and sauté lightly until becoming translucent. Add bell pepper and cook until
beginning to soften. Add stock, meat, pre-steamed carrots, okra, peas, etc.
Warm through. Taste and adjust with salt and pepper. Enjoy!
*You can reduce any fat in the stock by chilling it
overnight and lifting the hardened fat off the remaining liquid, although I think this also
reduces the richness of the flavor.
**Pre-steaming the carrots means you don’t have to cook the
whole soup as long. You really don’t want to cook the meat for long at this
point as is it already very, very tender.
***We save all the non-bone, non-meat bits for our dog and
mix a small spoonful in with her meals; too much would be too rich, but the
extra fats help keep her skin and joints in good condition. She looks pretty
good for being 12, don’t you think?!
Our regular Weekly Randomness model, Miss Nora Pooh herself.
Cheesy Refrigerator Magnet for Monday, October 27, 2014 "Scarab", scarab beetle, circa 2011
I cannot see a scarab beetle without thinking of the tomb scene from the movie The Mummy. I'm not squeamish, but I'm also not a great fan of things creeping on, let alone under, my skin. This one does NOT have little legs that pop out, and it does NOT burrow under your skin. So far as I can tell. So far. We picked up this reassuringly inert beetle in the museum gift shop (shocker!!) after the Cleopatra exhibit at the Milwaukee Public Museum a few years ago. It's most magical quality is magnetism. And I'm happy with that. Magnet Monday features a selection from our semi-vast and ever growing collection of cheesy refrigerator magnets. Without doubt the perfect souvenir. Only slightly less cheesy than collecting snow globes but maybe a lot easier to smuggle in your bra. If need be. Which I hope it never is. Unless it's really worth it.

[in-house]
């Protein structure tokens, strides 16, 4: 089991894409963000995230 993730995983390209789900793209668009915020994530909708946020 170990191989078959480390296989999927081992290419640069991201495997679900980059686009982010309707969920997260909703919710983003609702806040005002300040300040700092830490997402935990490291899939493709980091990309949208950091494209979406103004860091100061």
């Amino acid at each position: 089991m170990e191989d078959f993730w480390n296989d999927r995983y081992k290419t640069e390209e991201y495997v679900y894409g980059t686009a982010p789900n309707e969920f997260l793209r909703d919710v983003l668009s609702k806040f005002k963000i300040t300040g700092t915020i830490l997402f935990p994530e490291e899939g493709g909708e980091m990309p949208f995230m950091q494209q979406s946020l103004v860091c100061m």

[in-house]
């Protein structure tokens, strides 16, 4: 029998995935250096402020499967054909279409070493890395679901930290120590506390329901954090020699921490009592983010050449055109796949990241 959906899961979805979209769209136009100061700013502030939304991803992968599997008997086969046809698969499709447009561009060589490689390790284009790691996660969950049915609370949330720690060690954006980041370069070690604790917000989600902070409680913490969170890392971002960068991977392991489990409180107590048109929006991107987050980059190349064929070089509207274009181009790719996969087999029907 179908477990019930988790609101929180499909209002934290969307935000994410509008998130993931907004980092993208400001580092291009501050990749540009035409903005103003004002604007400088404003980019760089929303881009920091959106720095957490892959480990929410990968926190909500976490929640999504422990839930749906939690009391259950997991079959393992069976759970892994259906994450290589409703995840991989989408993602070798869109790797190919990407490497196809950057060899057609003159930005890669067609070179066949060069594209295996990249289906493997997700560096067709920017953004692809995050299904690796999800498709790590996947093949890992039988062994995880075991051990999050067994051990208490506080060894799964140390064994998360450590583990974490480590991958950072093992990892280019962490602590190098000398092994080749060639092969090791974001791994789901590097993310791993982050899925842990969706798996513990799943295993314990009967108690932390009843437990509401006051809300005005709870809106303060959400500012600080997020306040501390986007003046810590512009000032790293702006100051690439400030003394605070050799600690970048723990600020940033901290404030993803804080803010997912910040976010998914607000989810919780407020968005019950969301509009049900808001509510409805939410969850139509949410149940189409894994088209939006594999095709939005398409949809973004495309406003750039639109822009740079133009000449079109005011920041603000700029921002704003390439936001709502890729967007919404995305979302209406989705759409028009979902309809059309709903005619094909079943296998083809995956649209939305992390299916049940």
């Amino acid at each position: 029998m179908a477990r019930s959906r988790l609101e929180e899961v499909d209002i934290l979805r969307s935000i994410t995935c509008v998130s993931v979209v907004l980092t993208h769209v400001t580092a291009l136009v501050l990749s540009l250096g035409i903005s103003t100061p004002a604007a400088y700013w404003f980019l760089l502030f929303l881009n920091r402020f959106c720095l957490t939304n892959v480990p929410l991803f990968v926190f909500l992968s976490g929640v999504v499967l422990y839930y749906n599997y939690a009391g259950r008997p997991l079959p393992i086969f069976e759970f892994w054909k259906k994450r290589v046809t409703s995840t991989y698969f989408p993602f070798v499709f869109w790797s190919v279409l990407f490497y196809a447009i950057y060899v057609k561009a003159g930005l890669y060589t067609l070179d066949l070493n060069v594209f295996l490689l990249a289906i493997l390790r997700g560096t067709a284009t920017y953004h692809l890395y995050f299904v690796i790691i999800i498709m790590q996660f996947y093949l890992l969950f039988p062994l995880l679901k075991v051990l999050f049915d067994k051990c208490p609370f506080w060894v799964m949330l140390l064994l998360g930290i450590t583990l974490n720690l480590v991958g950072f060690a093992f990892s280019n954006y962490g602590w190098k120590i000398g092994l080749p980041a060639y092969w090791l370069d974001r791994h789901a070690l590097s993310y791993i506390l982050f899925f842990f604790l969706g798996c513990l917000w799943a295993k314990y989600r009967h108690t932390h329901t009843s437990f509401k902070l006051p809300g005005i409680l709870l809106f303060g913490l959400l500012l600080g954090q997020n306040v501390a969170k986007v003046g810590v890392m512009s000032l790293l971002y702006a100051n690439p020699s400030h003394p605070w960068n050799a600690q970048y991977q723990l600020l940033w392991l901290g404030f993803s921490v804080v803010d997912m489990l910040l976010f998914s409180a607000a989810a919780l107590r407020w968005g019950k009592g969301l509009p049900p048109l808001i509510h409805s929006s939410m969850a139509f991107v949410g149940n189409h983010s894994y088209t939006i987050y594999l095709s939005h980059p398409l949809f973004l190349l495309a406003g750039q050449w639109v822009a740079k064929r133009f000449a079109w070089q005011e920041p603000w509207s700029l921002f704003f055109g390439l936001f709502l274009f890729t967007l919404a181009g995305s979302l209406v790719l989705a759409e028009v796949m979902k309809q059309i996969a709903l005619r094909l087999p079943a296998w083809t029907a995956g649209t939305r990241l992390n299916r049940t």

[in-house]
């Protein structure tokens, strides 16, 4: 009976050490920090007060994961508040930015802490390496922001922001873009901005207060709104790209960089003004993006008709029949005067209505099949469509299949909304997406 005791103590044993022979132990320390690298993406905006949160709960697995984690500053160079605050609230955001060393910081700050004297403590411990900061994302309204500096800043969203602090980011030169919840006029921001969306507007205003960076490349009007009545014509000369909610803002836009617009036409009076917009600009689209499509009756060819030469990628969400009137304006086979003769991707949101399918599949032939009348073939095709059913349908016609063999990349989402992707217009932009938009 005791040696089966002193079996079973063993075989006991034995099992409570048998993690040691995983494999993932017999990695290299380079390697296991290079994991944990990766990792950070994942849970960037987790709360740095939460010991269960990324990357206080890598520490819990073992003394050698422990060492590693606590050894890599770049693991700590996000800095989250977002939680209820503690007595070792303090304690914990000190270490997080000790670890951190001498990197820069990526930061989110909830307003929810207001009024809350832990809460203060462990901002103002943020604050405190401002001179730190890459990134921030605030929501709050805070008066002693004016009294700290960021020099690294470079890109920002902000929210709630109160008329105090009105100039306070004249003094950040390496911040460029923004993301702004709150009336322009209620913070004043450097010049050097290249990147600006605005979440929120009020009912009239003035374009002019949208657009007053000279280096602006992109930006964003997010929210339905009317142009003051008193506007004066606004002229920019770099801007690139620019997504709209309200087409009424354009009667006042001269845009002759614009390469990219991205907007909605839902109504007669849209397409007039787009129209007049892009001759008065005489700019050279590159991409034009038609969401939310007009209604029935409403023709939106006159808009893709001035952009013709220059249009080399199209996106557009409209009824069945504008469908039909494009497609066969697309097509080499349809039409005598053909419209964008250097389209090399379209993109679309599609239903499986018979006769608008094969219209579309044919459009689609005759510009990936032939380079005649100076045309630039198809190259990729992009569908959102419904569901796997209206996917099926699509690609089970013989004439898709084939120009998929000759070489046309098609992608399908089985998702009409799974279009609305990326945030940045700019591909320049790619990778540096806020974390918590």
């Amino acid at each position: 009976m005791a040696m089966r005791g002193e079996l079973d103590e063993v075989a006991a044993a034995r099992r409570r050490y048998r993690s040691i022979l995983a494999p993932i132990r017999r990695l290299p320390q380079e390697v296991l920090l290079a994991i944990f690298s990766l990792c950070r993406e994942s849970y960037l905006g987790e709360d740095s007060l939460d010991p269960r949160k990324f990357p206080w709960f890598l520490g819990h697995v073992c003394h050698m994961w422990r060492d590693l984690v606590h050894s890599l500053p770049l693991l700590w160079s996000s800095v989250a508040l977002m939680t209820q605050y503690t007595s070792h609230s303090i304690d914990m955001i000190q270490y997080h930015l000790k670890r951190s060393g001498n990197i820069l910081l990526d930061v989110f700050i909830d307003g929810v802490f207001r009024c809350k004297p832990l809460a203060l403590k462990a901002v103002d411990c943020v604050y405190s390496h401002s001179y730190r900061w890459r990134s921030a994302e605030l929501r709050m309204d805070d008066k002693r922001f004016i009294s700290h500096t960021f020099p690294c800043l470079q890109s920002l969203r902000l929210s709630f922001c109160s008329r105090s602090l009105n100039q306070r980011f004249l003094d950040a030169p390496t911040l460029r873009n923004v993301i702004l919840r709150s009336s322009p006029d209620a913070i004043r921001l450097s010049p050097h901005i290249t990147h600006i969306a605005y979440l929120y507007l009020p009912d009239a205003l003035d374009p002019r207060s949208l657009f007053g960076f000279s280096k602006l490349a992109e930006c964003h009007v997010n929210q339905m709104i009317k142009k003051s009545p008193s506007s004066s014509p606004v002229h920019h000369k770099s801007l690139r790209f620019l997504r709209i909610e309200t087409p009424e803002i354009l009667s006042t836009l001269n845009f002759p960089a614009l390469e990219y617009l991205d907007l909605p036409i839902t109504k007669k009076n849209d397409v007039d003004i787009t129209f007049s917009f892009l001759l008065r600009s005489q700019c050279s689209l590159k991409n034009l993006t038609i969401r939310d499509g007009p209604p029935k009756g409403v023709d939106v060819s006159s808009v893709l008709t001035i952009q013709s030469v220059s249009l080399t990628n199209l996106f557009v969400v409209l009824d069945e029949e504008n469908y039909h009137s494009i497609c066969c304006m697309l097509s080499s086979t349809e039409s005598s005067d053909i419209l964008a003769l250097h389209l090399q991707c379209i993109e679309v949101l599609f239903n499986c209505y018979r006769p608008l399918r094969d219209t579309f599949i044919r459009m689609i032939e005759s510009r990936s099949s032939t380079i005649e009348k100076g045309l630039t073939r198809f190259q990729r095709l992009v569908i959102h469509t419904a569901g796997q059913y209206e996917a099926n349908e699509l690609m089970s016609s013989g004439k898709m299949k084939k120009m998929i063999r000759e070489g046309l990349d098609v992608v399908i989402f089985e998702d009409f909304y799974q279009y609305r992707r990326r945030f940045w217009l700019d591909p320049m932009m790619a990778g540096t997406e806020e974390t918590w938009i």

Cheesy Refrigerator Magnet for Monday, October 20, 2014 "Untitled", Frank Lloyd Wright window design, circa 2011